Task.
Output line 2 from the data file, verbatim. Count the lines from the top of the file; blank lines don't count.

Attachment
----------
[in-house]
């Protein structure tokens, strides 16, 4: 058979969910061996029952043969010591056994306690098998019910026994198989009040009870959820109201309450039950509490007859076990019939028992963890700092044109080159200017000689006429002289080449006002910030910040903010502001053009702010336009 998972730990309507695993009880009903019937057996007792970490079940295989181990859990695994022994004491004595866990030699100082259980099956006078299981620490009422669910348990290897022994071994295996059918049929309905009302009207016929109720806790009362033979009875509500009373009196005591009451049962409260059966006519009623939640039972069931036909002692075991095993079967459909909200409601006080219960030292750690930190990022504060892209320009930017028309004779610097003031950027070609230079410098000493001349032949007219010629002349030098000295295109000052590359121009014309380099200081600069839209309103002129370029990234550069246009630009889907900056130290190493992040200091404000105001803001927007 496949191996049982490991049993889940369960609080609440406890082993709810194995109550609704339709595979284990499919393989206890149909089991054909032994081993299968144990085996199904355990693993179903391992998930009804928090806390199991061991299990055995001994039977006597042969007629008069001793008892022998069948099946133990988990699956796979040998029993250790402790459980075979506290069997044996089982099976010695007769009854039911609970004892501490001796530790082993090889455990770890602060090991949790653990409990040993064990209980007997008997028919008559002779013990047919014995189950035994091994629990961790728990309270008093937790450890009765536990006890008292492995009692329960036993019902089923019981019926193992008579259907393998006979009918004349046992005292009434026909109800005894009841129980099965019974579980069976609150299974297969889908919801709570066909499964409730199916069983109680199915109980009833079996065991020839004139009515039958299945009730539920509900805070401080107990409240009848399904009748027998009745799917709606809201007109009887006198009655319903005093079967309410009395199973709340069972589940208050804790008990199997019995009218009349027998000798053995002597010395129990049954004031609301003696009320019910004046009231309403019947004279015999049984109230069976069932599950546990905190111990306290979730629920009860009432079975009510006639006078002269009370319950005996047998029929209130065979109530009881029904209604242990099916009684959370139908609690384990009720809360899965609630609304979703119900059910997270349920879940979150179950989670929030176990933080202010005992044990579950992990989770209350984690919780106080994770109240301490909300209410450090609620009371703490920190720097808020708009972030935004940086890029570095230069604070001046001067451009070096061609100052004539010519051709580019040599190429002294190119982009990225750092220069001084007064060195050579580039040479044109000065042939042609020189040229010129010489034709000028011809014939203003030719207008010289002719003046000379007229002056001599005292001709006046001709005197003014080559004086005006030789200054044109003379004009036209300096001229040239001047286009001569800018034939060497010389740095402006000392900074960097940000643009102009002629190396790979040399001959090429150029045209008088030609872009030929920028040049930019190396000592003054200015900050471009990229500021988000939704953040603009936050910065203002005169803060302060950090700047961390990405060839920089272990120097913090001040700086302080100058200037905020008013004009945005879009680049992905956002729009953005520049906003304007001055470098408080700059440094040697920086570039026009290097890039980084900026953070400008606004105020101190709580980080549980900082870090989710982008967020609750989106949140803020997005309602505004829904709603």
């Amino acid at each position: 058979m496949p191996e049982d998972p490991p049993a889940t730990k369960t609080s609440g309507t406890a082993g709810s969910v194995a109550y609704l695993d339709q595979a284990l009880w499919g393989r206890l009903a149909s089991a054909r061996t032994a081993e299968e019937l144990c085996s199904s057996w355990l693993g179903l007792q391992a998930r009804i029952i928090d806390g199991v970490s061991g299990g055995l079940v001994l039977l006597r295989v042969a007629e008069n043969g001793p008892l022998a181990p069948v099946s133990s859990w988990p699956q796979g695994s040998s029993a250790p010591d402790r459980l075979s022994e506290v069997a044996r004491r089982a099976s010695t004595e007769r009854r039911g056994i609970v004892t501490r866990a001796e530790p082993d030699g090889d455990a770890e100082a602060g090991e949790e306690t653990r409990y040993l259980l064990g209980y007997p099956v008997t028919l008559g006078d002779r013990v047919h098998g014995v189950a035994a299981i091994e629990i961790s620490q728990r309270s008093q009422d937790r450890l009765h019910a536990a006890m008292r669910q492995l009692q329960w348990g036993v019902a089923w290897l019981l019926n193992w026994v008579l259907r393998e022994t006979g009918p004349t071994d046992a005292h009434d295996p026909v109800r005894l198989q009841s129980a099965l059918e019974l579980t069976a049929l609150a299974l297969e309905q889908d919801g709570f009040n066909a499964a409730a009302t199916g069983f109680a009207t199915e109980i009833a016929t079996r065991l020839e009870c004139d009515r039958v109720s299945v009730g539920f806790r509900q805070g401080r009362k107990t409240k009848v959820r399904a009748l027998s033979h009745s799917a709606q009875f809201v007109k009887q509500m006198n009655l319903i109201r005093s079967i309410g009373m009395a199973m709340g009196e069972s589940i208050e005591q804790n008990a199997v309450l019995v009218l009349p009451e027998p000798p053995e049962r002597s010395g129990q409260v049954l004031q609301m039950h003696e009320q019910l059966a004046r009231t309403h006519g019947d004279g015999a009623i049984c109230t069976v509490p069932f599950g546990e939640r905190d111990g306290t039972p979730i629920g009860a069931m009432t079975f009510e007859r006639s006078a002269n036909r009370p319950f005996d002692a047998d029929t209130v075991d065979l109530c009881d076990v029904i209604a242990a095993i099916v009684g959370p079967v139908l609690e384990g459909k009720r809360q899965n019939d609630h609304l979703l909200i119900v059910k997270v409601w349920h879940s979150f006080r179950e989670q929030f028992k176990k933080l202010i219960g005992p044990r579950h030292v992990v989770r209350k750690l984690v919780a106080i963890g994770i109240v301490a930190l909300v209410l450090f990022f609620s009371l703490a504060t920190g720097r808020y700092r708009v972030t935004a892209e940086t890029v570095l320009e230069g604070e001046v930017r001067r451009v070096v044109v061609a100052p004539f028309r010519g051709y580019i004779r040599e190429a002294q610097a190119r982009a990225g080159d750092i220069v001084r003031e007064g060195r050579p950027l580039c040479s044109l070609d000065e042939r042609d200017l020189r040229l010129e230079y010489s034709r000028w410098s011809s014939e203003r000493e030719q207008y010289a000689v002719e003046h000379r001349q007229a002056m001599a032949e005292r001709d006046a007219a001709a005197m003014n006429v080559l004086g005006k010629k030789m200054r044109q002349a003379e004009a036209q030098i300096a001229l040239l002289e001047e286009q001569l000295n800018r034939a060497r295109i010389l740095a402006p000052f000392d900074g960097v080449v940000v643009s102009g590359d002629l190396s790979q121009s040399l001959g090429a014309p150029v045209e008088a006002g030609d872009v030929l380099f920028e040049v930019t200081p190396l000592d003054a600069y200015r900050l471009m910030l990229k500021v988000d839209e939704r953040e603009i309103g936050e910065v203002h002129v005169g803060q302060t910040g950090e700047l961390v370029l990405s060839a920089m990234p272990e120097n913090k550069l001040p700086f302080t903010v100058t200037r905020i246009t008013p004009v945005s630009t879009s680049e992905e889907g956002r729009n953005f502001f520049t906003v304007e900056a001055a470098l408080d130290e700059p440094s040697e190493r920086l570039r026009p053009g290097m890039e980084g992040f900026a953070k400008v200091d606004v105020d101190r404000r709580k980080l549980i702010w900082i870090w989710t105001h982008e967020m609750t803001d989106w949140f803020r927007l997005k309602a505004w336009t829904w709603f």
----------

């Protein structure tokens, strides 16, 4: 058979969910061996029952043969010591056994306690098998019910026994198989009040009870959820109201309450039950509490007859076990019939028992963890700092044109080159200017000689006429002289080449006002910030910040903010502001053009702010336009 998972730990309507695993009880009903019937057996007792970490079940295989181990859990695994022994004491004595866990030699100082259980099956006078299981620490009422669910348990290897022994071994295996059918049929309905009302009207016929109720806790009362033979009875509500009373009196005591009451049962409260059966006519009623939640039972069931036909002692075991095993079967459909909200409601006080219960030292750690930190990022504060892209320009930017028309004779610097003031950027070609230079410098000493001349032949007219010629002349030098000295295109000052590359121009014309380099200081600069839209309103002129370029990234550069246009630009889907900056130290190493992040200091404000105001803001927007 496949191996049982490991049993889940369960609080609440406890082993709810194995109550609704339709595979284990499919393989206890149909089991054909032994081993299968144990085996199904355990693993179903391992998930009804928090806390199991061991299990055995001994039977006597042969007629008069001793008892022998069948099946133990988990699956796979040998029993250790402790459980075979506290069997044996089982099976010695007769009854039911609970004892501490001796530790082993090889455990770890602060090991949790653990409990040993064990209980007997008997028919008559002779013990047919014995189950035994091994629990961790728990309270008093937790450890009765536990006890008292492995009692329960036993019902089923019981019926193992008579259907393998006979009918004349046992005292009434026909109800005894009841129980099965019974579980069976609150299974297969889908919801709570066909499964409730199916069983109680199915109980009833079996065991020839004139009515039958299945009730539920509900805070401080107990409240009848399904009748027998009745799917709606809201007109009887006198009655319903005093079967309410009395199973709340069972589940208050804790008990199997019995009218009349027998000798053995002597010395129990049954004031609301003696009320019910004046009231309403019947004279015999049984109230069976069932599950546990905190111990306290979730629920009860009432079975009510006639006078002269009370319950005996047998029929209130065979109530009881029904209604242990099916009684959370139908609690384990009720809360899965609630609304979703119900059910997270349920879940979150179950989670929030176990933080202010005992044990579950992990989770209350984690919780106080994770109240301490909300209410450090609620009371703490920190720097808020708009972030935004940086890029570095230069604070001046001067451009070096061609100052004539010519051709580019040599190429002294190119982009990225750092220069001084007064060195050579580039040479044109000065042939042609020189040229010129010489034709000028011809014939203003030719207008010289002719003046000379007229002056001599005292001709006046001709005197003014080559004086005006030789200054044109003379004009036209300096001229040239001047286009001569800018034939060497010389740095402006000392900074960097940000643009102009002629190396790979040399001959090429150029045209008088030609872009030929920028040049930019190396000592003054200015900050471009990229500021988000939704953040603009936050910065203002005169803060302060950090700047961390990405060839920089272990120097913090001040700086302080100058200037905020008013004009945005879009680049992905956002729009953005520049906003304007001055470098408080700059440094040697920086570039026009290097890039980084900026953070400008606004105020101190709580980080549980900082870090989710982008967020609750989106949140803020997005309602505004829904709603």